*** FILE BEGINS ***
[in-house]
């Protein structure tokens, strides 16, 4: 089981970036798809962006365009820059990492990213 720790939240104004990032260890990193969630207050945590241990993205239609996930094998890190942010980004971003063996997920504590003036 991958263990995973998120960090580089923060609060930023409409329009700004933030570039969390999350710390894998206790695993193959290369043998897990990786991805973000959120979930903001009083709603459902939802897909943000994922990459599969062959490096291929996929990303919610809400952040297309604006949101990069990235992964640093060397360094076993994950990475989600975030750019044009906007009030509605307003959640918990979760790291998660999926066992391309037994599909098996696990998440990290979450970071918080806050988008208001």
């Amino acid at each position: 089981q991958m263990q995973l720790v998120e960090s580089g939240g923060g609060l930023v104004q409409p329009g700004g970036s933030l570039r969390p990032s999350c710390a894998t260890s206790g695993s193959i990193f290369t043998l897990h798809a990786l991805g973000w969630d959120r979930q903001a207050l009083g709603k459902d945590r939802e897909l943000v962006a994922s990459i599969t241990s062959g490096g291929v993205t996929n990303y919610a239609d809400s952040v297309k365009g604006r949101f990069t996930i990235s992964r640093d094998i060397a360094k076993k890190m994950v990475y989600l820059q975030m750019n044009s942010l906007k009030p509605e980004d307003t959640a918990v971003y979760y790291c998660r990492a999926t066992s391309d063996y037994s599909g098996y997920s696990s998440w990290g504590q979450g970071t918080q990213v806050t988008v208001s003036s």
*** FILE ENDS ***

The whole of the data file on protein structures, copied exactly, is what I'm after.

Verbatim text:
[in-house]
């Protein structure tokens, strides 16, 4: 089981970036798809962006365009820059990492990213 720790939240104004990032260890990193969630207050945590241990993205239609996930094998890190942010980004971003063996997920504590003036 991958263990995973998120960090580089923060609060930023409409329009700004933030570039969390999350710390894998206790695993193959290369043998897990990786991805973000959120979930903001009083709603459902939802897909943000994922990459599969062959490096291929996929990303919610809400952040297309604006949101990069990235992964640093060397360094076993994950990475989600975030750019044009906007009030509605307003959640918990979760790291998660999926066992391309037994599909098996696990998440990290979450970071918080806050988008208001």
């Amino acid at each position: 089981q991958m263990q995973l720790v998120e960090s580089g939240g923060g609060l930023v104004q409409p329009g700004g970036s933030l570039r969390p990032s999350c710390a894998t260890s206790g695993s193959i990193f290369t043998l897990h798809a990786l991805g973000w969630d959120r979930q903001a207050l009083g709603k459902d945590r939802e897909l943000v962006a994922s990459i599969t241990s062959g490096g291929v993205t996929n990303y919610a239609d809400s952040v297309k365009g604006r949101f990069t996930i990235s992964r640093d094998i060397a360094k076993k890190m994950v990475y989600l820059q975030m750019n044009s942010l906007k009030p509605e980004d307003t959640a918990v971003y979760y790291c998660r990492a999926t066992s391309d063996y037994s599909g098996y997920s696990s998440w990290g504590q979450g970071t918080q990213v806050t988008v208001s003036s």